How can solar storms affect navigation?
It’s not only storms on the high seas that threaten the smooth operation of vessels; solar storms do, too. But what is it, exactly?
On September 10, scientific observers detected a huge explosion on the surface of the sun, whose particles were heading straight us. These explosions occur regularly and they generate a plasma cloud. Plasma is one of four states of matter, the others being solid, liquid and gas.
Plasma has the distinction of having a very strong magnetic field. When it comes into contact with Earth’s magnetism, it disrupts it. This causes northern and southern lights, and disrupts radio communications, satellites and power distribution systems.
On March 9, 1989, an unusually violent solar storm, also known as a magnetic storm, caused a power blackout that lasted 9 hours throughout Quebec.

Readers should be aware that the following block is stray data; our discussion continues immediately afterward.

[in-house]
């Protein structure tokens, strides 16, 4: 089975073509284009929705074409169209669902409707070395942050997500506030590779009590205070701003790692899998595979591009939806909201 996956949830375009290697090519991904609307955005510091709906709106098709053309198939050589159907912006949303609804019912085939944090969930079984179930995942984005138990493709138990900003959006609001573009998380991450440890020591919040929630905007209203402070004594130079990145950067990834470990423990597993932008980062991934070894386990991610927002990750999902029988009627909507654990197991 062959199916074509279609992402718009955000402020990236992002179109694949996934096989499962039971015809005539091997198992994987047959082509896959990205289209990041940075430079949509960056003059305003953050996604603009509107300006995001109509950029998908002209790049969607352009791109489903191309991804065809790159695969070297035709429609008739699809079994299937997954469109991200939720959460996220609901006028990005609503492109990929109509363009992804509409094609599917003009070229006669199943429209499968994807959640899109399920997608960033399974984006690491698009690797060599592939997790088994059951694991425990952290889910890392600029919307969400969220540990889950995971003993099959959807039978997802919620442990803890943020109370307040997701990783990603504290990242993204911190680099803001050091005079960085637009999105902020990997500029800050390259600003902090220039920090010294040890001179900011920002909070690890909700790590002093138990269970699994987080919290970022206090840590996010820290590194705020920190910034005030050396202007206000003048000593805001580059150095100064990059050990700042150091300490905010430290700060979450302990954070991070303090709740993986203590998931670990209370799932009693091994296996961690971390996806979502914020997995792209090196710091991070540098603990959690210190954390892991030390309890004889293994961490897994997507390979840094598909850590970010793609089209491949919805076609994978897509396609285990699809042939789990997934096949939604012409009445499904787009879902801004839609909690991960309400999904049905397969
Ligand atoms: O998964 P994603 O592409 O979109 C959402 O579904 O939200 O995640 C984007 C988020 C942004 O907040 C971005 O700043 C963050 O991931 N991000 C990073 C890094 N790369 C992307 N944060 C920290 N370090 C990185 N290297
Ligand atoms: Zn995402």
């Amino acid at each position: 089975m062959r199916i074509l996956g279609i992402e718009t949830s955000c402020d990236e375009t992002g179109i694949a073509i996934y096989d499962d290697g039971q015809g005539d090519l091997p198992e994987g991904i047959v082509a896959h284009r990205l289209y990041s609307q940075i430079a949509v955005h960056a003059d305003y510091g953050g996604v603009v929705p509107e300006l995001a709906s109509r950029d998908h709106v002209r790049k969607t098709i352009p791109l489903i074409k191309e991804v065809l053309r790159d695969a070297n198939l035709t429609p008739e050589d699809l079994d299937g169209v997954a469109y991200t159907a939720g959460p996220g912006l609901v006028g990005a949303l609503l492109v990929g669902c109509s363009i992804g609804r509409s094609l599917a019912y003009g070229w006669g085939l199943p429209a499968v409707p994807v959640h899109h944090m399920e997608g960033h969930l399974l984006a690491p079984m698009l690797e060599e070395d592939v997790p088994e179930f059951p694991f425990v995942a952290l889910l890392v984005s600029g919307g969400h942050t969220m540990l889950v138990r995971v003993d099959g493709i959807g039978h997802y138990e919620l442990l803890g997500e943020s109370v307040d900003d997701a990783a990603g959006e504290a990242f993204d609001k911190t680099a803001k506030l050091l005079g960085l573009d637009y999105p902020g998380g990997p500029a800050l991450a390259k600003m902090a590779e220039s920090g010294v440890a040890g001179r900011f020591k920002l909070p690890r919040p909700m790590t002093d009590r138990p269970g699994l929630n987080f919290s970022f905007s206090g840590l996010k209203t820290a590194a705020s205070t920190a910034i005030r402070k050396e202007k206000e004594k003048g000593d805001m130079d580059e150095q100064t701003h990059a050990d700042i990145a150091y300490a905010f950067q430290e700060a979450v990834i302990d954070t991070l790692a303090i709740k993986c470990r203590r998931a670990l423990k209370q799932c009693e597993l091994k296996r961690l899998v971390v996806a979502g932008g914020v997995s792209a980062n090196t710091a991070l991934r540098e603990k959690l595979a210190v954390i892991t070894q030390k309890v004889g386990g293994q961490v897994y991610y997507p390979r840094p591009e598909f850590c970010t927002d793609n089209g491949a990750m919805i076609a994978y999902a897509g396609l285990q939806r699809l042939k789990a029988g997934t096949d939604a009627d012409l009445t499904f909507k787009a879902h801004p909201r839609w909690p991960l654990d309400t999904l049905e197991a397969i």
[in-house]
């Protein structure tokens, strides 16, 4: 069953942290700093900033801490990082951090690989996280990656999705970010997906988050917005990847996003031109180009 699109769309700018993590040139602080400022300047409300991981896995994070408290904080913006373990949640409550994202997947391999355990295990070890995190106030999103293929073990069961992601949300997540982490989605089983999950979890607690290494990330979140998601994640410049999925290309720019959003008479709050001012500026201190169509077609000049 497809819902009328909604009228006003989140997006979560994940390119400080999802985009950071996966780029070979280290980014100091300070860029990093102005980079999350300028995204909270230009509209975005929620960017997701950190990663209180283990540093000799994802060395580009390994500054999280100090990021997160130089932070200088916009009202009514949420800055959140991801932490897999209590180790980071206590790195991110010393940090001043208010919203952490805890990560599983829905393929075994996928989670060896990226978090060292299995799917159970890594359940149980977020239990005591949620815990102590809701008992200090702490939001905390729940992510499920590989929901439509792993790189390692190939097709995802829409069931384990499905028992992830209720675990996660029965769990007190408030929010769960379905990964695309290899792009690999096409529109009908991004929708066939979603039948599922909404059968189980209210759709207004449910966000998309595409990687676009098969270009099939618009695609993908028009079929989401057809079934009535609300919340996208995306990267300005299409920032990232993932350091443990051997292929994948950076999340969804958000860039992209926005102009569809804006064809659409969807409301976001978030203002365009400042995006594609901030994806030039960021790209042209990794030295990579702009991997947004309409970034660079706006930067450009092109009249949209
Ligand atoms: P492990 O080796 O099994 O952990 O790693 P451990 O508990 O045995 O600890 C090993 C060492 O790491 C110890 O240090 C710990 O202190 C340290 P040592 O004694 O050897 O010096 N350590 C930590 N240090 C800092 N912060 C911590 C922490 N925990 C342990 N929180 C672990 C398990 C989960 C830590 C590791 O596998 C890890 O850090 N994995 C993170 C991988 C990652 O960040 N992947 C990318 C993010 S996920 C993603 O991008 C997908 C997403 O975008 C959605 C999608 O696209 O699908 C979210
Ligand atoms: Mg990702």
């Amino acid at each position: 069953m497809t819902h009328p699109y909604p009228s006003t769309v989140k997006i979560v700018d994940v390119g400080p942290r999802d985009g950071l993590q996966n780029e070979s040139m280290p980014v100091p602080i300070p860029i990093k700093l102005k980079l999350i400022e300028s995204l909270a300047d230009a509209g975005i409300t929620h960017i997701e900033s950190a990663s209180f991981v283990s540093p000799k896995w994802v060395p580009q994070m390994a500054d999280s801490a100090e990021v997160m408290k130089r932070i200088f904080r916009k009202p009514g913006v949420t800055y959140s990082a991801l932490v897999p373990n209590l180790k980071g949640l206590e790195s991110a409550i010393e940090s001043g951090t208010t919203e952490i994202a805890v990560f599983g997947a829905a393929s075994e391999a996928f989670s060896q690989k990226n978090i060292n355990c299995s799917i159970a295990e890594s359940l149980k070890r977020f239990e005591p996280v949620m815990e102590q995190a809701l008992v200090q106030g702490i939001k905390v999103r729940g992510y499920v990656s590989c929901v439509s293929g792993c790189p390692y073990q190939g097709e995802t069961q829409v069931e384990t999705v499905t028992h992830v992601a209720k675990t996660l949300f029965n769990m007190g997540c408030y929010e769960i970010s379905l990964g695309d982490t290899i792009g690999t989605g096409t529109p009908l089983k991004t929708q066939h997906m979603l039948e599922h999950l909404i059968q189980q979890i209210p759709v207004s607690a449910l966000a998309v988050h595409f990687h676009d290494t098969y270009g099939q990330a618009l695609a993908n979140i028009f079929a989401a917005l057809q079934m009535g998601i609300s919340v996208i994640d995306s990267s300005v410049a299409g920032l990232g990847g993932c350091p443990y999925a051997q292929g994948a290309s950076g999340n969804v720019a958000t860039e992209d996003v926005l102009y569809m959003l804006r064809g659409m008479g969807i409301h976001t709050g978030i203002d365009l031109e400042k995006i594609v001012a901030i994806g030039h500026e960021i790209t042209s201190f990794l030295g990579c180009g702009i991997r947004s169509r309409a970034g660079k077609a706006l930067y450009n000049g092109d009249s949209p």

On September 10, scientists assumed that part of the plasma cloud would affect Earth’s northern hemisphere over the following few days, as it takes three days for the plasma to reach our planet.
However, this storm proved to be a level two on a scale of five, so fairly weak. In due course, its presence appeared mainly in the production of northern lights, which are lovely and not in the least harmful.
A stronger storm could have disrupted telecommunications. Take GPS, the global positioning system based on signals transmitted from satellites. A level five solar storm could throw off locations by a dozen metres, or even cause total signal loss. This consequence could not only harm navigation, but also a host of sophisticated tools that use GPS, for example automated farm machinery.
This is one reason that today’s seafarers still learn how to use old navigation instruments such as the sextant and the magnetic compass, which are still found on vessels.